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"The hate is still there. I didnít like it and it does still hurt me. Lennon was suddenly standing with a non-blonde. I didnít mean to hurt anybody."

(Entered May 20, 2002)

Thanks to Richard Joly, ONOVOX

Full article:  Scotsman
  by Precious Williams

Williams describes the Yoko Ono she meets in the Dakota apartment:
"At 69, Ono is alarmingly youthful-looking. The broad face with its strong features, that were so despised by Lennonís fans and mocked by her detractors, is make-up free and unlined. Her brown eyes are intelligent and searching and her long wiry dark hair has been cut into a short pixie-style cut and dyed honey brown. She doesnít seek to explain why her looks have been the subject of such criticism when I ask her about the personal insults flung her way. She says simply, 'Even my mother told me: "you are a handsome woman but youíre not pretty. Pretty girls donít have those big bones"'. In fact, Ono is petite, standing at around 5ft and moves with the agility of a woman 30 years her junior. She says that nobody could deal with her being an Oriental woman who was 'not like Madam Butterfly.'"

About her art, Yoko told Williams:  

"The art world was not initially really accepting my kind of work," she says. "I was ahead of my time. And the kind of thing Iím interested in is not so much what is actually on paper or actually there - itís something that is beyond that. Itís a kind of freedom from just being tied to objects and things that are in the Ďreal worldí. By conceptualising things you have an incredible freedom.

"The fact that I was a Japanese woman had a lot to do with the kind of attitude I received in the art world. Women are very intelligent and not appreciated. We try to pretend that we are not clever and itís such a pity that we canít show how clever we are."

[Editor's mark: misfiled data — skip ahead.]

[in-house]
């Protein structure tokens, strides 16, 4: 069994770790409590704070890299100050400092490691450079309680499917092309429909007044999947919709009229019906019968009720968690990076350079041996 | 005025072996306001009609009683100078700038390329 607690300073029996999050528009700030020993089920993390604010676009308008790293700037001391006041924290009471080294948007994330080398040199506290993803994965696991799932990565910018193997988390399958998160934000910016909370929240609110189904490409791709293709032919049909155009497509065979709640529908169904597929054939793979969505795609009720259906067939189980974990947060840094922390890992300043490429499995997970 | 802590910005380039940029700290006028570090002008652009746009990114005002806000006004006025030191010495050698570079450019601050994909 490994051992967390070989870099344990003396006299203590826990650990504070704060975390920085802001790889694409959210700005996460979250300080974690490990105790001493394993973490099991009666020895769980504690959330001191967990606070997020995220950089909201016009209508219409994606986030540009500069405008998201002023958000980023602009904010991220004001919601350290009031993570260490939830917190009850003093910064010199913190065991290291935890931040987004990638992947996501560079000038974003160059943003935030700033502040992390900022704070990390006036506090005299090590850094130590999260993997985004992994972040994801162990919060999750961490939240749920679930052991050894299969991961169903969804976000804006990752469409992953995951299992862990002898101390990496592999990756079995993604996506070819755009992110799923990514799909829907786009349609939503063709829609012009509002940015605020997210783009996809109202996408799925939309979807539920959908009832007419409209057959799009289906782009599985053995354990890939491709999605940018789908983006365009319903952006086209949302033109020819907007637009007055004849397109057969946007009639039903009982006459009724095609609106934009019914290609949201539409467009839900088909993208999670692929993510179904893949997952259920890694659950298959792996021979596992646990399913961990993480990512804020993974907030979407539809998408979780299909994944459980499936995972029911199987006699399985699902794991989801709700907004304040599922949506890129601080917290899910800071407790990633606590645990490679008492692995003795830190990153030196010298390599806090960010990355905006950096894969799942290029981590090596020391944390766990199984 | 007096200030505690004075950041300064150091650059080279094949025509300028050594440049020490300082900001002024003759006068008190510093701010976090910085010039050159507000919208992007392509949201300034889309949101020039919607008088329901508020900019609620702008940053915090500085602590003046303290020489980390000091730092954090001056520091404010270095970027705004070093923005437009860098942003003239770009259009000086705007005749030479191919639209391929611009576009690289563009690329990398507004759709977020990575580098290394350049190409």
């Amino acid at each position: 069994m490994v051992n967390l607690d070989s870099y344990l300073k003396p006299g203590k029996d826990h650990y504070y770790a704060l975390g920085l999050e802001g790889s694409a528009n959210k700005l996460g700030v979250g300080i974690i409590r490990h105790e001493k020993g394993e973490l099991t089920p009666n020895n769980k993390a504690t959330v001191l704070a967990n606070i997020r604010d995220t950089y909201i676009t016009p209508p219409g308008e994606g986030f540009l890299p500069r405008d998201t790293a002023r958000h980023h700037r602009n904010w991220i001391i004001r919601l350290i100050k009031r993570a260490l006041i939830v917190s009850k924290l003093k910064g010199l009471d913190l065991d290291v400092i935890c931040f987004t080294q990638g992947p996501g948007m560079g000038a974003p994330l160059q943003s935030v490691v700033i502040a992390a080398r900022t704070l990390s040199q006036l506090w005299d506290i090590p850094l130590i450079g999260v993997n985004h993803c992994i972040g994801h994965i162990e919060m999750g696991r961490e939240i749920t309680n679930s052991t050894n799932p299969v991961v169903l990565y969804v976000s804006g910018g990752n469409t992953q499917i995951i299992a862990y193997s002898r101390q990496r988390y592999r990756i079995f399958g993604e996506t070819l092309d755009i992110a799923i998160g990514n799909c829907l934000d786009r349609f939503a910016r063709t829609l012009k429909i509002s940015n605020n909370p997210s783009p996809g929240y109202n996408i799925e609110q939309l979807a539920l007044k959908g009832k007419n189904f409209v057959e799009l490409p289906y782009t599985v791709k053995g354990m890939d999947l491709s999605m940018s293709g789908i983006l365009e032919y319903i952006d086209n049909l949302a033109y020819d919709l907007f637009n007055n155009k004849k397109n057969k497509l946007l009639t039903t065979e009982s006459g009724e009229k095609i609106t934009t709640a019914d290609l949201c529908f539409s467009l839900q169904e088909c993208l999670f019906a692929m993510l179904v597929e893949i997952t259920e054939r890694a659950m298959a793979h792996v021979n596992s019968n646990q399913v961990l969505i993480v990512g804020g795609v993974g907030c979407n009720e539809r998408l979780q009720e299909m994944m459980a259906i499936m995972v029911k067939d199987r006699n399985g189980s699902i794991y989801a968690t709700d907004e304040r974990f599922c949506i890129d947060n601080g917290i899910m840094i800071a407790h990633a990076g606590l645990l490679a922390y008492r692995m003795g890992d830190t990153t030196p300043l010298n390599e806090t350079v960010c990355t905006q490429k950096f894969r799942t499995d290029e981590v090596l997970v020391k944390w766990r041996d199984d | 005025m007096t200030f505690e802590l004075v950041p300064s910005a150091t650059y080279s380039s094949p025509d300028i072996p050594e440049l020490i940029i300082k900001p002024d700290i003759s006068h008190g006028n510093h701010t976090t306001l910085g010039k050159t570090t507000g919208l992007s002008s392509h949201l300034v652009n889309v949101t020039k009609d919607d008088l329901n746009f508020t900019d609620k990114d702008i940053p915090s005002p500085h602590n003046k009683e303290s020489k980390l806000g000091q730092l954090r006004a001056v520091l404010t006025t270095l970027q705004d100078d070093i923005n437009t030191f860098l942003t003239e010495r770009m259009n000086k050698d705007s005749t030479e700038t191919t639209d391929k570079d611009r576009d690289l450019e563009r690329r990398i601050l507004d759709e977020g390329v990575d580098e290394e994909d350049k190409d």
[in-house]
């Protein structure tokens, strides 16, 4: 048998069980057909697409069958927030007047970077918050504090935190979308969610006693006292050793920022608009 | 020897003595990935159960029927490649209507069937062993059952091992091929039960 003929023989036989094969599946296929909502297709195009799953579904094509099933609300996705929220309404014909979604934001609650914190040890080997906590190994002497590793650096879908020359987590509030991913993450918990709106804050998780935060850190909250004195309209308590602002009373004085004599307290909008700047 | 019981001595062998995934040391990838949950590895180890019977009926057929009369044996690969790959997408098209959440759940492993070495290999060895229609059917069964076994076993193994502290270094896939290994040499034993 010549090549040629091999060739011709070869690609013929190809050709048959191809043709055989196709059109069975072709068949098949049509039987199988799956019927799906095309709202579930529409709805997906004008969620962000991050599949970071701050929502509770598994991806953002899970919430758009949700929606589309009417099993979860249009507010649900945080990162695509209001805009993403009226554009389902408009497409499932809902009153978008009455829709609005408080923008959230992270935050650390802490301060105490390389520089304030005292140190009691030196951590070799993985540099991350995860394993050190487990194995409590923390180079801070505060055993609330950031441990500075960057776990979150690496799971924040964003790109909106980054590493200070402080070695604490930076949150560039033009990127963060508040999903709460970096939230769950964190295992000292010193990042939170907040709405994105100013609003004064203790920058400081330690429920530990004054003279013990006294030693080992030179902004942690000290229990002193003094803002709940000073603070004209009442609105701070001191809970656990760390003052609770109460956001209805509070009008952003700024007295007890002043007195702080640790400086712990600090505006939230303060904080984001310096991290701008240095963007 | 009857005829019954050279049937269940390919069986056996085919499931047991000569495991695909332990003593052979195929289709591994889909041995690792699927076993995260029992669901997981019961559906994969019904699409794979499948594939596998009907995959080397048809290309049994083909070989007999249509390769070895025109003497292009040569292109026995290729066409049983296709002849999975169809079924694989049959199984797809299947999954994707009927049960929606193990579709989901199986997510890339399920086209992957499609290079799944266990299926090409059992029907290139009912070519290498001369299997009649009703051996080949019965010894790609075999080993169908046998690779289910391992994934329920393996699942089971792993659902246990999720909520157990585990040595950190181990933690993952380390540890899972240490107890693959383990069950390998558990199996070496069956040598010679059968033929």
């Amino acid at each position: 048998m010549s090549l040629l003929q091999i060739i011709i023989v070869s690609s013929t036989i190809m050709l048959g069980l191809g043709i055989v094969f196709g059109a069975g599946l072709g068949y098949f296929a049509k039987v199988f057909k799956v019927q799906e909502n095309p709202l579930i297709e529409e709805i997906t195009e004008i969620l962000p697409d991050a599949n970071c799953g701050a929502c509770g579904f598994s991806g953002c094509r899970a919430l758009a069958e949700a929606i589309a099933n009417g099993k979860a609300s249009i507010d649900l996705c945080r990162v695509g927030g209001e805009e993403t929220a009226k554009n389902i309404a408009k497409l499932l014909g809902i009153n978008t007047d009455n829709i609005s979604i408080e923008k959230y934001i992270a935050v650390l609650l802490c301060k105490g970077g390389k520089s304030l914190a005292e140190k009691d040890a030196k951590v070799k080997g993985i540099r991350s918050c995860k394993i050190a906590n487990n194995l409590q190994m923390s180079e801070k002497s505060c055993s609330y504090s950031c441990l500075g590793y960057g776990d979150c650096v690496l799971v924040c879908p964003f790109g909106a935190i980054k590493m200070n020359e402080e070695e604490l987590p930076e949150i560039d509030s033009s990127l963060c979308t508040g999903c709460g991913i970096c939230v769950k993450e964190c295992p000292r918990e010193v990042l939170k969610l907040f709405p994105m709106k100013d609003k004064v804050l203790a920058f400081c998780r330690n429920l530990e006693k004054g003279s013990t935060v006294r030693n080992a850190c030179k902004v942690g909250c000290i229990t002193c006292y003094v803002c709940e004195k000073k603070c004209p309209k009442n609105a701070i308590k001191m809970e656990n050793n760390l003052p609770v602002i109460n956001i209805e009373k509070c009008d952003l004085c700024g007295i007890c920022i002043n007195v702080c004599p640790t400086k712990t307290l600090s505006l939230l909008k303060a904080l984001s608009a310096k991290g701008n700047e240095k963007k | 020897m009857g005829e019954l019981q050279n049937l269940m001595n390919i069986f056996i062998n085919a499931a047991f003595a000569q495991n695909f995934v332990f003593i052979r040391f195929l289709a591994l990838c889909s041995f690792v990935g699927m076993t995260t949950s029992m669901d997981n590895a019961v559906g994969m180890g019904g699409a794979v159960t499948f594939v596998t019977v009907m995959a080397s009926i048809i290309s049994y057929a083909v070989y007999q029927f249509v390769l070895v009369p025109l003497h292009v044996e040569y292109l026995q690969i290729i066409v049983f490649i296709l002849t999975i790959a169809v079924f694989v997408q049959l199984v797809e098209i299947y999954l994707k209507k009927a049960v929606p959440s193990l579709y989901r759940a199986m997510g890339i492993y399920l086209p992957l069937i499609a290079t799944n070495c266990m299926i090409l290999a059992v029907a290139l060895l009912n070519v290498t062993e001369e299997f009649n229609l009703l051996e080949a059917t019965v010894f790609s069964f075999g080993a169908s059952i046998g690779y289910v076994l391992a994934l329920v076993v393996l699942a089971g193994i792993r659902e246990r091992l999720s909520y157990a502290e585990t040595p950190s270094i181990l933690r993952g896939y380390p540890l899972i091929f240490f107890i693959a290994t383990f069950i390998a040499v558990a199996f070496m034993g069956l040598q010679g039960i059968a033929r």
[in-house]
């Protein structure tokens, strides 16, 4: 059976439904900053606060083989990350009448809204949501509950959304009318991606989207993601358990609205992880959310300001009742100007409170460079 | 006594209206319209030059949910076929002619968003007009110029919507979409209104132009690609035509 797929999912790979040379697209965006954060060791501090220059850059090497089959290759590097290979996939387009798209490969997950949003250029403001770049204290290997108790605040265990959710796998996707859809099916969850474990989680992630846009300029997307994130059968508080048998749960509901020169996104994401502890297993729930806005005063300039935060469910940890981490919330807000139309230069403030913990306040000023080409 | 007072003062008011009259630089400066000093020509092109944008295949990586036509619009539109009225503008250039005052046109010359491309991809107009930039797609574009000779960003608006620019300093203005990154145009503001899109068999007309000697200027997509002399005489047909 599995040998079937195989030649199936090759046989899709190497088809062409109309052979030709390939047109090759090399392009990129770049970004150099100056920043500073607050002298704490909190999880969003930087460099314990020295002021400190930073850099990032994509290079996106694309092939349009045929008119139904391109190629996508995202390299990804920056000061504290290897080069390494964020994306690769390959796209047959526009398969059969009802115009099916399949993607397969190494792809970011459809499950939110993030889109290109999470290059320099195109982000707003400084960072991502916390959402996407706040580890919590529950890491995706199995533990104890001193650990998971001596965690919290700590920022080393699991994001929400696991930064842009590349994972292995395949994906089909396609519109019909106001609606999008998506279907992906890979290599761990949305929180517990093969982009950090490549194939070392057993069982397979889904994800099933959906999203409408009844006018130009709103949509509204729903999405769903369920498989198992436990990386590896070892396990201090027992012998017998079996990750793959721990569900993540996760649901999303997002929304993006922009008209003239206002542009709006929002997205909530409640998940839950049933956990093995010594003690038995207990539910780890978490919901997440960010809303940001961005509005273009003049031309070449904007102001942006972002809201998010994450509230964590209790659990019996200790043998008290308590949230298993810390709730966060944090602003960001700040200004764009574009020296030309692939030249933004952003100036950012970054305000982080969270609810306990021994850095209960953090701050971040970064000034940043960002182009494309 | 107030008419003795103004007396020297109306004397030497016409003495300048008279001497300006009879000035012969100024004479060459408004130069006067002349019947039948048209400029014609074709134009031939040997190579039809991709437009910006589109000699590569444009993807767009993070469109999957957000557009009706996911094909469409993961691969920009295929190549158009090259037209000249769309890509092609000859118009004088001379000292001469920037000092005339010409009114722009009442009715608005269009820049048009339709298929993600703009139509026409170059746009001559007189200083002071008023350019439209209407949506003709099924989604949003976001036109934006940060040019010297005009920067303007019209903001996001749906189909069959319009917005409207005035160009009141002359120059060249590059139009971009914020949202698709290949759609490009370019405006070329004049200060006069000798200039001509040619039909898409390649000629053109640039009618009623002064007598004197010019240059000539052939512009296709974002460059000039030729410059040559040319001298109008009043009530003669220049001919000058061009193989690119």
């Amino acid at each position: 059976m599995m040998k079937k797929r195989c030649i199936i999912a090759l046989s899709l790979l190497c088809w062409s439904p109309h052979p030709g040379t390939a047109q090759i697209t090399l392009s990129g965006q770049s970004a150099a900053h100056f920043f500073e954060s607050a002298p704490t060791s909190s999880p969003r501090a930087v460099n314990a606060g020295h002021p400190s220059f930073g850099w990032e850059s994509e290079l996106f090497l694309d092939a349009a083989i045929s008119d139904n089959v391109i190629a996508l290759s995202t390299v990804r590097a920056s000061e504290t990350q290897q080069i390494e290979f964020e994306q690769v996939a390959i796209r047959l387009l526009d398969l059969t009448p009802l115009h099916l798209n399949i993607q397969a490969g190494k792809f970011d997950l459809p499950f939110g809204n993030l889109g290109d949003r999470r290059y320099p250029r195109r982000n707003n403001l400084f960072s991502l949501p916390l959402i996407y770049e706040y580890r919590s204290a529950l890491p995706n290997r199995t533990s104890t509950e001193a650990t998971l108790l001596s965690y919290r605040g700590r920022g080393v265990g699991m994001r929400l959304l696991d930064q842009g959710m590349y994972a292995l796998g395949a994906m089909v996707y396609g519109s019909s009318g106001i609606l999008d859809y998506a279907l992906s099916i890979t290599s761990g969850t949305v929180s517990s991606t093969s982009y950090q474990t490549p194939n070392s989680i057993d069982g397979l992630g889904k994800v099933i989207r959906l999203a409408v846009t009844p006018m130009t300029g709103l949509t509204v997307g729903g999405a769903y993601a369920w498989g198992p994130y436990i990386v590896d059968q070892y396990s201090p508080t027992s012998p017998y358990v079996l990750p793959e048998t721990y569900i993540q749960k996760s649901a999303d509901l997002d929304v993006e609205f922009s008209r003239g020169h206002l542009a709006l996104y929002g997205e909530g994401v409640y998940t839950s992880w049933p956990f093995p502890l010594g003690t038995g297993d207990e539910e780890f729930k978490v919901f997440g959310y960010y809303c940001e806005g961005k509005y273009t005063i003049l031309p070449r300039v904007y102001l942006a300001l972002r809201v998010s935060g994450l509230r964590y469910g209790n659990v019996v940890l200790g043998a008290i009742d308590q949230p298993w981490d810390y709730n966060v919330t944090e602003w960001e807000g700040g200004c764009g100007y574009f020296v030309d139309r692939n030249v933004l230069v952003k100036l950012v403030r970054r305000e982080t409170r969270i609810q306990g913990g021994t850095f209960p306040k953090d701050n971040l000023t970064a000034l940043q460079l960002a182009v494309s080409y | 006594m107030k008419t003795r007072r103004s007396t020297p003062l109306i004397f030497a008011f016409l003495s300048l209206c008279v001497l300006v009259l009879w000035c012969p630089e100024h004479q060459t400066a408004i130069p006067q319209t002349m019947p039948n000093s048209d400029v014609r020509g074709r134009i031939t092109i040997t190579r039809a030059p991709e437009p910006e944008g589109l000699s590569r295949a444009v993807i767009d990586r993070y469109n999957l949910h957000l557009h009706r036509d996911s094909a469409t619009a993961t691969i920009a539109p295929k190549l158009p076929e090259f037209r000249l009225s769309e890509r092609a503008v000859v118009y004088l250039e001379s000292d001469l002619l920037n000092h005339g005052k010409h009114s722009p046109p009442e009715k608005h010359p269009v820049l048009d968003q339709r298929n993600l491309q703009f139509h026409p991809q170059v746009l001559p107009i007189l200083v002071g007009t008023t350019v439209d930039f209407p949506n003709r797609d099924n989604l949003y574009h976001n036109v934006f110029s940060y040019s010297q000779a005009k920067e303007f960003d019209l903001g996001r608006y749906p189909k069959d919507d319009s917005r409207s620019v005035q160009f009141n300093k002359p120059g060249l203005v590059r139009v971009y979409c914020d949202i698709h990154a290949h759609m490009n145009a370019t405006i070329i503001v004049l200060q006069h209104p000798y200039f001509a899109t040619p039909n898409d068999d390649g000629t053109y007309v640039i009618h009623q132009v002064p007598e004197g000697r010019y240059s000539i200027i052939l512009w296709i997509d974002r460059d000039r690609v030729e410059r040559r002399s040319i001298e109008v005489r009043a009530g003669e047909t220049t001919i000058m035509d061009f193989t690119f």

(Entered May 20, 2002)

(From "Star" Magazine, May 28, 2002)

In the StarPeople department of the supermarket tabloid, Star, a little item under the headline, COME TOGETHER:  Sean Lennon and 22-year-old lady friend Bijou Phillips recently checked into the Two Bunch Palms outside Palm Springs.  There they enjoyed mud and mineral baths, massages and what is apparently the latest Hollywood rage - crystal sonic soundwave relaxation treatments.

(Sean and Bijou pictured here at the premiere of her film, "Bully.")


(Entered May 20, 2002)

(From "People" Magazine, 5/13/02 Edition)

Insider by Tom Cunneff reported that Ethan Hawke's directorial debut, "Chelsea Walls" was enhanced by Yoko's generosity.

Jazz legend Jimmy Scott performed John Lennon's "Jealous Guy" on the soundtrack.  When Scott had told Hawke he wanted to cover the song, Hawke was worried that the rights to the tune would cost more than the independent movie's $200,000 budget.  But Hawke sent a copy of Scott's version of the song to Yoko.  She was so delighted by Scott's rendition and impressed with Hawke's efforts to make the small budget film, that she granted the rights for peanuts.  


(Entered May 13, 2002)

From: Yahoo

Yoko (pictured here with son, Sean Lennon in the 1980's) is one of the famous people who has donated a personal bicycle to World
T.E.A.M (The Exceptional Athlete Matters) Sports.  Bikes have been donated for auction by notable names in sports, journalism, entertainment and public service at their Sixth Annual Celebrity Bike Auction.

All proceeds will benefit World T.E.A.M. Sports' Face of America 2002 bicycle ride-a three-day, two-night, 270-mile journey from New York City to Washington, DC to honor those killed on September 11 and in other acts of violence against innocent people.